Back in the seventies, and even into the eighties, there was a certain type of border style that was popular, especially in magazine design (e.g., Rolling Stone
where they had a scotch rule frame on every single page). It is typically made up of a thick and thin pair of rules, placed closely together. In the most common ones, the thick part is 3-4 points and the thin part is a hairline, but other styles were possible, such as having the thick part very thick. You still see them, but they seem to have gone out of style by the nineties. I think they were also popular in the 1920s.
I've always known these to be called "scotch rules". I don't remember where I learned this term. I was wondering where it originated or if it's even used anymore. Searching the internet was useless, turning up things like rules for making scotch drinks, or playing hopscotch, or (if I add "type" or "typographic") scotch typefaces. Nothing about rules as in "borders".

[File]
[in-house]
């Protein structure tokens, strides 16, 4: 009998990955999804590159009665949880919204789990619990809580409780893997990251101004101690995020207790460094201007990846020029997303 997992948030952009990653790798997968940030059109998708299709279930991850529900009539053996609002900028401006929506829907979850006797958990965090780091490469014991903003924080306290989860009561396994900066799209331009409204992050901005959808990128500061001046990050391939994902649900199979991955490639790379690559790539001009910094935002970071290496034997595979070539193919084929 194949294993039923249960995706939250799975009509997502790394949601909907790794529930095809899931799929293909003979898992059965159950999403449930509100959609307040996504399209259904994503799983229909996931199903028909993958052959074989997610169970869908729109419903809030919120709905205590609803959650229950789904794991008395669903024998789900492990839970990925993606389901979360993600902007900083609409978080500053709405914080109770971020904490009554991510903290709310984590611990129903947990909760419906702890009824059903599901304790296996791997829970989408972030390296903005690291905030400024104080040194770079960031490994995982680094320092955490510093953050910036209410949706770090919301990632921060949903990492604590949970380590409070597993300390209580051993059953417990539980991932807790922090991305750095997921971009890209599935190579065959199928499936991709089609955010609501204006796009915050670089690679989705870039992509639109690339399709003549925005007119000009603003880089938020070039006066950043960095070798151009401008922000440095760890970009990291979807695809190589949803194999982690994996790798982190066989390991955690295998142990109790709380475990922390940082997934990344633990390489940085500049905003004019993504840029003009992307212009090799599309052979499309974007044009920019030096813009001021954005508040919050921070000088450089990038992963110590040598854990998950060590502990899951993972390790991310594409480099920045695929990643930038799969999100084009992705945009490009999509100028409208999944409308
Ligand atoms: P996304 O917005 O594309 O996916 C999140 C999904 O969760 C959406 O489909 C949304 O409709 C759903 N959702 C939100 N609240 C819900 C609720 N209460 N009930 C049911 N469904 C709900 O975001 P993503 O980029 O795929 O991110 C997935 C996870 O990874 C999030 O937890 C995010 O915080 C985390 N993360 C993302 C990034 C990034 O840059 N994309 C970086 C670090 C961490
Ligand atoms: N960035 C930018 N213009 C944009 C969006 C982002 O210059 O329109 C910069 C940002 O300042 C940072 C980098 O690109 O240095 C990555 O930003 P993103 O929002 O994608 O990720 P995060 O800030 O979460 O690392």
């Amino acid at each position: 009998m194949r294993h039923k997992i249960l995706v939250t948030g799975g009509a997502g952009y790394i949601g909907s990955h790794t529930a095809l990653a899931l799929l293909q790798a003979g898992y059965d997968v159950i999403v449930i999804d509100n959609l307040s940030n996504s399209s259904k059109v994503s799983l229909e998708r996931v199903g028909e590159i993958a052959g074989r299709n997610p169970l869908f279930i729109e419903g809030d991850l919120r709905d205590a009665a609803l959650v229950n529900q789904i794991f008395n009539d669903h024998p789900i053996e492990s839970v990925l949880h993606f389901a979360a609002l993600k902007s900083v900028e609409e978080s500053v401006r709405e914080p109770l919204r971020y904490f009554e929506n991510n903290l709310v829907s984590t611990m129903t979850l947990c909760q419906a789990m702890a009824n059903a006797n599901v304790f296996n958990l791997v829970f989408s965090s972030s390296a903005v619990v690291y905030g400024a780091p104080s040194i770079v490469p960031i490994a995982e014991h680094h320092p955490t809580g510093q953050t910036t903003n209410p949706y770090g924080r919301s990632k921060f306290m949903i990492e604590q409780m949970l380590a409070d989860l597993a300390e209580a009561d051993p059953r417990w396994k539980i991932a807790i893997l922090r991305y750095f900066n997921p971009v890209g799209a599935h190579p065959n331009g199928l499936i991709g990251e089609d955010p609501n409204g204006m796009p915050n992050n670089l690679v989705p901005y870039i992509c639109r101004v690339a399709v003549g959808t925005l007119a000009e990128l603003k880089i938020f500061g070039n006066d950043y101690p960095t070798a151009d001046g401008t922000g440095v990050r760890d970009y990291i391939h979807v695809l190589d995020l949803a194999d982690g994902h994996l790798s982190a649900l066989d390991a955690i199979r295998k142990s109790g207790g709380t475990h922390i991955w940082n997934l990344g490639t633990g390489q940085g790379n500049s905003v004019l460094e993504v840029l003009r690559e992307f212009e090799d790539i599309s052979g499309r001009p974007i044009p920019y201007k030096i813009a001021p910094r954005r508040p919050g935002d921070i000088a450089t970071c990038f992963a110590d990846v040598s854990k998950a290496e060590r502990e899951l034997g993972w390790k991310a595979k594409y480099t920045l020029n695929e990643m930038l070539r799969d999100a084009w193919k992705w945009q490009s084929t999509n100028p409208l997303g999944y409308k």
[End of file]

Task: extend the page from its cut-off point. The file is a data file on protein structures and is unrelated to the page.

In the 1923 ATF catalog they are found in the brass rules section. Lots of styles were available, including the above, but they are just called "brass rules", with no special name for this particular style.
Does anyone know where the term "scotch rule" came from? Do people still call it that?